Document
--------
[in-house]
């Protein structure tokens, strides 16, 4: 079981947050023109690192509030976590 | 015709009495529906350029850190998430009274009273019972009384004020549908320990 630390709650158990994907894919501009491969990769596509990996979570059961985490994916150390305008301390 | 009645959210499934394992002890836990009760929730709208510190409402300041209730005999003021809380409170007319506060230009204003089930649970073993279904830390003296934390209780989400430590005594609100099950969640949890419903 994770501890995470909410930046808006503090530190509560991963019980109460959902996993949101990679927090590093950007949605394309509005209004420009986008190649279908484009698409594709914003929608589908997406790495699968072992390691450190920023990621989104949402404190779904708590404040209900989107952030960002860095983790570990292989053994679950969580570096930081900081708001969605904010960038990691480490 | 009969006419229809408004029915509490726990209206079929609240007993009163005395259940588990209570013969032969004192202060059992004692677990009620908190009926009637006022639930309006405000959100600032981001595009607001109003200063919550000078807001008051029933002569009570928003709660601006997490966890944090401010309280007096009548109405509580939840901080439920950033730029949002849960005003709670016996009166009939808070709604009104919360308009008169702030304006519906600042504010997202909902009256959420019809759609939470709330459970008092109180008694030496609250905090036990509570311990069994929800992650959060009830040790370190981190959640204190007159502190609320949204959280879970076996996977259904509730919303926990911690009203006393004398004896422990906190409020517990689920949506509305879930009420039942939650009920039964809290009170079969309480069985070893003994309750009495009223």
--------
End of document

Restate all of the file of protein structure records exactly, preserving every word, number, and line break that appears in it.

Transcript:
[in-house]
């Protein structure tokens, strides 16, 4: 079981947050023109690192509030976590 | 015709009495529906350029850190998430009274009273019972009384004020549908320990 630390709650158990994907894919501009491969990769596509990996979570059961985490994916150390305008301390 | 009645959210499934394992002890836990009760929730709208510190409402300041209730005999003021809380409170007319506060230009204003089930649970073993279904830390003296934390209780989400430590005594609100099950969640949890419903 994770501890995470909410930046808006503090530190509560991963019980109460959902996993949101990679927090590093950007949605394309509005209004420009986008190649279908484009698409594709914003929608589908997406790495699968072992390691450190920023990621989104949402404190779904708590404040209900989107952030960002860095983790570990292989053994679950969580570096930081900081708001969605904010960038990691480490 | 009969006419229809408004029915509490726990209206079929609240007993009163005395259940588990209570013969032969004192202060059992004692677990009620908190009926009637006022639930309006405000959100600032981001595009607001109003200063919550000078807001008051029933002569009570928003709660601006997490966890944090401010309280007096009548109405509580939840901080439920950033730029949002849960005003709670016996009166009939808070709604009104919360308009008169702030304006519906600042504010997202909902009256959420019809759609939470709330459970008092109180008694030496609250905090036990509570311990069994929800992650959060009830040790370190981190959640204190007159502190609320949204959280879970076996996977259904509730919303926990911690009203006393004398004896422990906190409020517990689920949506509305879930009420039942939650009920039964809290009170079969309480069985070893003994309750009495009223």